Life & Letters


About this Item

Title: Walt Whitman to William Sloane Kennedy, John Burroughs, and Richard Maurice Bucke, 30 August 1887

Date: August 30, 1887

Source: The transcription presented here is derived from Walt Whitman, The Correspondence, ed. Edwin Haviland Miller (New York: New York University Press, 1961–1977), 4:118. For a description of the editorial rationale behind our treatment of the correspondence, see our statement of editorial policy.

Location: The location of this manuscript is unknown. Miller derives his transcription from a transcript by Kennedy held in the The Trent Collection of Whitmaniana at the Duke University Rare Book, Manuscript, and Special Collections Library.

Whitman Archive ID: med.00808

Contributors to digital file: Alex Ashland, Stefan Schöberlein, Caterina Bernardini, and Stephanie Blalock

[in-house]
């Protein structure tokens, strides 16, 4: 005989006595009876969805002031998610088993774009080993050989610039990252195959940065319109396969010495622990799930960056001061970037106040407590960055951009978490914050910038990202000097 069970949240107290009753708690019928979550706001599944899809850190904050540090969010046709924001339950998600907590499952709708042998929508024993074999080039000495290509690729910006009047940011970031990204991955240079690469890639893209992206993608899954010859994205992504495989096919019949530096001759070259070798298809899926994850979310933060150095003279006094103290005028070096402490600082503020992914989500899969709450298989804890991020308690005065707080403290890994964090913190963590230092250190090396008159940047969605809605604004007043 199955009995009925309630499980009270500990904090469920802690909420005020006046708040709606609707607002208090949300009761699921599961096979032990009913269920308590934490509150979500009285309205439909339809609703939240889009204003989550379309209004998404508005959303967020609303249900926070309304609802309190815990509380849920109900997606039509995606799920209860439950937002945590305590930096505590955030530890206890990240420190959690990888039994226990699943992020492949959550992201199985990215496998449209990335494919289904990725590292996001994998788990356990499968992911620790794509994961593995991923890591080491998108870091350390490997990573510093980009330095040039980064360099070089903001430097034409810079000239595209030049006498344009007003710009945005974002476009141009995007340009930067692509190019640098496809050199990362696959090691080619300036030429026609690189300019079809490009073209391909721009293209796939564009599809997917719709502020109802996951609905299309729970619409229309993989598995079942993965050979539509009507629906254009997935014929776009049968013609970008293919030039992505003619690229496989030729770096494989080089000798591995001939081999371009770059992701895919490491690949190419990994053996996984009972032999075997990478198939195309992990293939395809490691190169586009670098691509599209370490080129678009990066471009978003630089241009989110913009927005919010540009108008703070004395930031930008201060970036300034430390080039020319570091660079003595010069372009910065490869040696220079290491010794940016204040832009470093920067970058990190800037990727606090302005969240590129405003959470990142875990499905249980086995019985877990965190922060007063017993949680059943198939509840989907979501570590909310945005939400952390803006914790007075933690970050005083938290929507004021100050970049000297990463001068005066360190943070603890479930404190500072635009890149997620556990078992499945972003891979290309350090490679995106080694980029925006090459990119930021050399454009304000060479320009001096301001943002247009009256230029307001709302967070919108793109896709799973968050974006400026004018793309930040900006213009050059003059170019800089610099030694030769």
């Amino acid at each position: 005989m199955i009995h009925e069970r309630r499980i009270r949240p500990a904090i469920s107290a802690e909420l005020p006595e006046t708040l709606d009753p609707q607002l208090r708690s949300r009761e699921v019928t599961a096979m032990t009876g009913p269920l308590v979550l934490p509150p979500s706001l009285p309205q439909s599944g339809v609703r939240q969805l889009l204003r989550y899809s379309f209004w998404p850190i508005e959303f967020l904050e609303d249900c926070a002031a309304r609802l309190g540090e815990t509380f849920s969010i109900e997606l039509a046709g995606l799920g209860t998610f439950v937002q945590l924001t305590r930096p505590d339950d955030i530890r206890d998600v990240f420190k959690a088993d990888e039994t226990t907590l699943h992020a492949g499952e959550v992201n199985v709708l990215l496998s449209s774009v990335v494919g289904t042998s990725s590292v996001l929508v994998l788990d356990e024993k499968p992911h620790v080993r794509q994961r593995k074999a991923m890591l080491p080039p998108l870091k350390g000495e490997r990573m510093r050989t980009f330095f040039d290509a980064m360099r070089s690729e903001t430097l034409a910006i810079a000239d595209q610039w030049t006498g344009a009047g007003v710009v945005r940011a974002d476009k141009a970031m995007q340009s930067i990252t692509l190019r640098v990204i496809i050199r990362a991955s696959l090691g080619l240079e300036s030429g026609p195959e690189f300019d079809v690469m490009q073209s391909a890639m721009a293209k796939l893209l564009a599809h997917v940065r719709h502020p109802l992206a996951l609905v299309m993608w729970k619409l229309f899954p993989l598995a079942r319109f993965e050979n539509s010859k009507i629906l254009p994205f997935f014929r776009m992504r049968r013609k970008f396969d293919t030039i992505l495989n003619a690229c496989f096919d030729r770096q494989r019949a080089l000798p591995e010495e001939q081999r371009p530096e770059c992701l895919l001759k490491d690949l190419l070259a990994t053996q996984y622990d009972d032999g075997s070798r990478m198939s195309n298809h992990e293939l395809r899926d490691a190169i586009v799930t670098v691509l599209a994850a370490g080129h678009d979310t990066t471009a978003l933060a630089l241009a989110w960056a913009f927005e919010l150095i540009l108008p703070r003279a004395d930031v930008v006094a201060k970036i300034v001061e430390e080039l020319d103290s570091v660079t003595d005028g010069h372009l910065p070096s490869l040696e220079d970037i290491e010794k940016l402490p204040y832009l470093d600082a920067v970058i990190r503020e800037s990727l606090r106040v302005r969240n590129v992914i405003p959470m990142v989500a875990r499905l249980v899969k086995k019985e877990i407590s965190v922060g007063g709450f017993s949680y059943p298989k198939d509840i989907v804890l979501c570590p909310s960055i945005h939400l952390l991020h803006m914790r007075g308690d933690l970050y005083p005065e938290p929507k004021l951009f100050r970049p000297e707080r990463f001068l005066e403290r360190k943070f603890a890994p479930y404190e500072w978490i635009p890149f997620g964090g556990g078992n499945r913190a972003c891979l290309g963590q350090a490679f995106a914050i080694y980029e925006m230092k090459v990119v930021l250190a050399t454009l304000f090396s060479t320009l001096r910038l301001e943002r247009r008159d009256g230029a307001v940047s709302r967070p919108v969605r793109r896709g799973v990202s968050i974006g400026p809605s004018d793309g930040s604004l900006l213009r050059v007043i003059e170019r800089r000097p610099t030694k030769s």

Aug 30 '87

I remain anchor'd here in my big chair—Have you read the Bacon-Shakspere résumé in the last Sunday's N. Y. World?1 I am tackling it—take less & less stock in it.

This letter is addressed to three close acquaintances of Whitman: William Sloane Kennedy (1850–1929), the naturalist John Burroughs (1837–1921), and the Canadian physician Richard Maurice Bucke (1837–1902). For more on these figures, see these entries from Walt Whitman: An Encyclopedia, ed. J.R. LeMaster and Donald D. Kummings (New York: Garland Publishing, 1998): Katherine Reagan, "Kennedy, William Sloane (1850–1929)," Carmine Sarracino, "Burroughs, John (1837–1921) and Ursula (1836–1917)," and Howard Nelson, "Bucke, Richard Maurice (1837–1902)."


1. In the more "literary" days of nineteenth-century America the New York World on August 28 devoted its first two pages to Thomas Davidson's review of Ignatius Donnelly's The Great Cryptogram: Francis Bacon's Cipher in Shakespeare's Plays, which argued that Shakespeare's plays had been written by Francis Bacon. [back]


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